The Fast Diet by Dr Michael Mosley and Mimi Spencer
I recently happened to watch dietitian Matt O’Neill comment on the new Fast Diet (aka the 5:2 Diet) on morning TV. It caught my attention not only for Matt’s usual easy-to-grasp explanation but also for the book’s simplicity and lack of a set ‘diet formula’. So when I received a copy in the post, I thought it was time for a review.
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Too tired to cook? Too busy to shop? Need to lose weight? Busy lifestyles often leave little time to shop, cook and eat the right meals for weight loss. Take-aways are quick and easy but they're no good for your waistline. Are home-delivered diet meals a better option for you? We put one lot to the test ...
Wondering how much fat is in that recipe? Or whether something is gluten-free? Or ok for your partner on a low-salt diet? Here's how we classify the recipes on the Foodwatch site in terms of nutrition. Check out the fat, saturated fat, kilojoules, fibre, GI, carbs, protein ... and allergy listings.
In New Zealand you'll soon find the Weight Watchers logo on McDonald's menu boards and tray mats, a great irony considering the many warnings about the obesity-inducing effects of fast food in general with its greasy offerings that are notoriously high in saturated fat, high in salt and lacking vegetables or fibre.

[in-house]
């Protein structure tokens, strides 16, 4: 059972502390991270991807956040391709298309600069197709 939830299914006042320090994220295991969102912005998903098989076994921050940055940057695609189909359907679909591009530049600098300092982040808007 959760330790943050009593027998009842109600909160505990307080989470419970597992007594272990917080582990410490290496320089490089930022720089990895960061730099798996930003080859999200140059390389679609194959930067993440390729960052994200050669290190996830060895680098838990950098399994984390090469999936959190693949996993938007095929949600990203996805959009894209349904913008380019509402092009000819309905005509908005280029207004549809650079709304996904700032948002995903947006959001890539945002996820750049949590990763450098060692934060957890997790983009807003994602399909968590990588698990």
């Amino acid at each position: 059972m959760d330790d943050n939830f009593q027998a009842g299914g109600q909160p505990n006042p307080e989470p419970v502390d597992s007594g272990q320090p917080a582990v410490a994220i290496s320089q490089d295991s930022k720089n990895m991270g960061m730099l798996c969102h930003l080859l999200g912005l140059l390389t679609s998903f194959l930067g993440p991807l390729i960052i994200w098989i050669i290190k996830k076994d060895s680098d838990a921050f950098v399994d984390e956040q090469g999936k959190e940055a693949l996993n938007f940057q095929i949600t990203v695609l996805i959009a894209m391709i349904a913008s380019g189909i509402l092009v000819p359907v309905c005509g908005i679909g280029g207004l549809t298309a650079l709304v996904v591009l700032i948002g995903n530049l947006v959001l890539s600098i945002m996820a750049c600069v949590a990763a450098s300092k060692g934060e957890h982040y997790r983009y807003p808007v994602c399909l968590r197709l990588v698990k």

Stevia is a new sweetener that extracted from a plant yet has no kilojoules/calories, does not increase blood glucose levels and does not cause tooth decay. It is 250 to 300 times sweeter than cane sugar but tastes similar - certainly better than the older sweeteners like saccharin or cyclamate with their bitter metallic after-taste.
Trying to eat light and cut back on sugar? Then watch what you drink. Soft drinks, juices, flavoured mineral waters, fruit-based drinks and sports drinks are the major source of sugar, according to CSIRO who analysed the Australian diet for sugar intake. Collectively these drinks supply 30 per cent of the added sugar adults consume but as much as 47 per cent in teenage boys who have a sweet tooth and are the biggest consumers of sugar.
Losing weight is never easy. It takes time, patience and know-how. Food and exercise aside, there are things you can do to make it easier for you to get into a 'weight loss mode'. Some are simply bad habits; others are how you view your world. If you can adopt these 7 simple diet secrets, you're on the way to better eating habits and a healthier shape.